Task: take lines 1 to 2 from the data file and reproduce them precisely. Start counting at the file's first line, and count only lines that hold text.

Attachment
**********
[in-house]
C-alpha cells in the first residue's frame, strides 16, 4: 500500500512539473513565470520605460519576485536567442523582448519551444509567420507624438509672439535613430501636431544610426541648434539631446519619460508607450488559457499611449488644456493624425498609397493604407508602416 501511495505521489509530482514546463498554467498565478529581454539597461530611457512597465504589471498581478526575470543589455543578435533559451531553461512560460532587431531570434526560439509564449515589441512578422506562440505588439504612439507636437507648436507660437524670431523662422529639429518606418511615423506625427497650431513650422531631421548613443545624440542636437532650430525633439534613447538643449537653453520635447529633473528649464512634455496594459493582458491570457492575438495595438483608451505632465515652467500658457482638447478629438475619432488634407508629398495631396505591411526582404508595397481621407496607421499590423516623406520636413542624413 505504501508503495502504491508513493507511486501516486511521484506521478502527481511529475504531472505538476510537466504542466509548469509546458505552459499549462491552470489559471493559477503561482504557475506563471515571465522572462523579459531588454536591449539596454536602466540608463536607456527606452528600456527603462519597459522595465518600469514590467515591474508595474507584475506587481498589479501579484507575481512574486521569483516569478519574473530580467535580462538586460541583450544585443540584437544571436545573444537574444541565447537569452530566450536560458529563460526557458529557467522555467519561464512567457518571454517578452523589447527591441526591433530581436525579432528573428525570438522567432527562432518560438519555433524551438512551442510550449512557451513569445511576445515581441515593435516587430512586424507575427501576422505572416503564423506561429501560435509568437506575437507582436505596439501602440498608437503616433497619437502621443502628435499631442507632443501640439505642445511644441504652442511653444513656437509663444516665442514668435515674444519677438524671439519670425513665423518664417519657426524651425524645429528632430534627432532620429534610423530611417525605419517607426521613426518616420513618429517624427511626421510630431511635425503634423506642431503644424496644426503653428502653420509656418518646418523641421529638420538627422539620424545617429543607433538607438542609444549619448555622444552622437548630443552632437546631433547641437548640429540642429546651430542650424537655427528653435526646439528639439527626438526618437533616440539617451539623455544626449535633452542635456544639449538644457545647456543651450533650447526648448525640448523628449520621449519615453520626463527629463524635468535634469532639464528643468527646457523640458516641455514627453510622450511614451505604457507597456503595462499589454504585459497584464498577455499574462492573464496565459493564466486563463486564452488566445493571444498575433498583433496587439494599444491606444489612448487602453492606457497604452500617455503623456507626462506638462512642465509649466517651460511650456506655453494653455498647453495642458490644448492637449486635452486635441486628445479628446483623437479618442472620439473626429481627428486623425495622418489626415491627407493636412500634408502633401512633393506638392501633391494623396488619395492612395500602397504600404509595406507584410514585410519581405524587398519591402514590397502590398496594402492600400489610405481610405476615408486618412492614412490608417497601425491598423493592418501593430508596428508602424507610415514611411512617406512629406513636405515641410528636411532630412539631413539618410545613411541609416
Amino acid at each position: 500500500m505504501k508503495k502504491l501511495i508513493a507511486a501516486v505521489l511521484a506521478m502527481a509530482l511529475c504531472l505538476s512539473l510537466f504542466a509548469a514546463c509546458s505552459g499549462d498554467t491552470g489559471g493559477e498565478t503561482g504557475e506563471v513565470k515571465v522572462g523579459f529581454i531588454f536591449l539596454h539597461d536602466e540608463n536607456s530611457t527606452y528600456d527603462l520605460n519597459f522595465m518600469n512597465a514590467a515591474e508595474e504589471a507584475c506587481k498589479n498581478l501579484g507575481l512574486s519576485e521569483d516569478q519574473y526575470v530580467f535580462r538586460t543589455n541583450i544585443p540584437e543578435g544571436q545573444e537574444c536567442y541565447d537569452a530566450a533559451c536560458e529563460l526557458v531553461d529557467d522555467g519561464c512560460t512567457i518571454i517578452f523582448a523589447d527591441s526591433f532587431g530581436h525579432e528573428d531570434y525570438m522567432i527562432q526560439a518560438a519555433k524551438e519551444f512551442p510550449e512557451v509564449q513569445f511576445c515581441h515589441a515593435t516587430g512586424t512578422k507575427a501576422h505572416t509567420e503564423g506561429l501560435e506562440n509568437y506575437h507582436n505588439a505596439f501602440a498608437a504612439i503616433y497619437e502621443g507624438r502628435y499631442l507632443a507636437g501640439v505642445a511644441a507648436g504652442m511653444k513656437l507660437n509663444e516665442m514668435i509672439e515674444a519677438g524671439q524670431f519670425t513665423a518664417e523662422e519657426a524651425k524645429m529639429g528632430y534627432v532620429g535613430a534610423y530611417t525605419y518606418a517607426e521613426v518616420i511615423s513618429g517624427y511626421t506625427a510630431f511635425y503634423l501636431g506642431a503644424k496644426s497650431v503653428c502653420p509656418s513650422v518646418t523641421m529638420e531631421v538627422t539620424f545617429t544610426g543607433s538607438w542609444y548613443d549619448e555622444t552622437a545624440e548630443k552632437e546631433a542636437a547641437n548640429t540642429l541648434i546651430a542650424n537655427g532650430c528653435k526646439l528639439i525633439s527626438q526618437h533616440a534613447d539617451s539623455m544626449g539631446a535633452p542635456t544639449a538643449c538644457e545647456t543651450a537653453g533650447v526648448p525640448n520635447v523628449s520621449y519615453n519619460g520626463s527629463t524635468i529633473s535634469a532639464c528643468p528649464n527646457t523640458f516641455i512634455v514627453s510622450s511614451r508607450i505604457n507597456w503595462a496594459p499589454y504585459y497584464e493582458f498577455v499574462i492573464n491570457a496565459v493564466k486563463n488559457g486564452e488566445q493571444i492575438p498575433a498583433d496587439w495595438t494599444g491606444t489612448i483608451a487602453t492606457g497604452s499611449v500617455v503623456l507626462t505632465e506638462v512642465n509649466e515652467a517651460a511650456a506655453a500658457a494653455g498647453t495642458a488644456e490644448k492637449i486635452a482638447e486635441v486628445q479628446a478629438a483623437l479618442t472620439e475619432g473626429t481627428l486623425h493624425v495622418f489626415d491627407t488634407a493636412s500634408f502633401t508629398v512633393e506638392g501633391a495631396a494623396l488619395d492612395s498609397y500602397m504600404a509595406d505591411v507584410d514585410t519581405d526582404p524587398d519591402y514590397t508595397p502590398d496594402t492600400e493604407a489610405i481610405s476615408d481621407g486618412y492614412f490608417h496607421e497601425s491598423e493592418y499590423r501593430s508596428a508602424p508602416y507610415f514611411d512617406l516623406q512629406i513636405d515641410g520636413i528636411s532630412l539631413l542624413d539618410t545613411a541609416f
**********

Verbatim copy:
[in-house]
C-alpha cells in the first residue's frame, strides 16, 4: 500500500512539473513565470520605460519576485536567442523582448519551444509567420507624438509672439535613430501636431544610426541648434539631446519619460508607450488559457499611449488644456493624425498609397493604407508602416 501511495505521489509530482514546463498554467498565478529581454539597461530611457512597465504589471498581478526575470543589455543578435533559451531553461512560460532587431531570434526560439509564449515589441512578422506562440505588439504612439507636437507648436507660437524670431523662422529639429518606418511615423506625427497650431513650422531631421548613443545624440542636437532650430525633439534613447538643449537653453520635447529633473528649464512634455496594459493582458491570457492575438495595438483608451505632465515652467500658457482638447478629438475619432488634407508629398495631396505591411526582404508595397481621407496607421499590423516623406520636413542624413 505504501508503495502504491508513493507511486501516486511521484506521478502527481511529475504531472505538476510537466504542466509548469509546458505552459499549462491552470489559471493559477503561482504557475506563471515571465522572462523579459531588454536591449539596454536602466540608463536607456527606452528600456527603462519597459522595465518600469514590467515591474508595474507584475506587481498589479501579484507575481512574486521569483516569478519574473530580467535580462538586460541583450544585443540584437544571436545573444537574444541565447537569452530566450536560458529563460526557458529557467522555467519561464512567457518571454517578452523589447527591441526591433530581436525579432528573428525570438522567432527562432518560438519555433524551438512551442510550449512557451513569445511576445515581441515593435516587430512586424507575427501576422505572416503564423506561429501560435509568437506575437507582436505596439501602440498608437503616433497619437502621443502628435499631442507632443501640439505642445511644441504652442511653444513656437509663444516665442514668435515674444519677438524671439519670425513665423518664417519657426524651425524645429528632430534627432532620429534610423530611417525605419517607426521613426518616420513618429517624427511626421510630431511635425503634423506642431503644424496644426503653428502653420509656418518646418523641421529638420538627422539620424545617429543607433538607438542609444549619448555622444552622437548630443552632437546631433547641437548640429540642429546651430542650424537655427528653435526646439528639439527626438526618437533616440539617451539623455544626449535633452542635456544639449538644457545647456543651450533650447526648448525640448523628449520621449519615453520626463527629463524635468535634469532639464528643468527646457523640458516641455514627453510622450511614451505604457507597456503595462499589454504585459497584464498577455499574462492573464496565459493564466486563463486564452488566445493571444498575433498583433496587439494599444491606444489612448487602453492606457497604452500617455503623456507626462506638462512642465509649466517651460511650456506655453494653455498647453495642458490644448492637449486635452486635441486628445479628446483623437479618442472620439473626429481627428486623425495622418489626415491627407493636412500634408502633401512633393506638392501633391494623396488619395492612395500602397504600404509595406507584410514585410519581405524587398519591402514590397502590398496594402492600400489610405481610405476615408486618412492614412490608417497601425491598423493592418501593430508596428508602424507610415514611411512617406512629406513636405515641410528636411532630412539631413539618410545613411541609416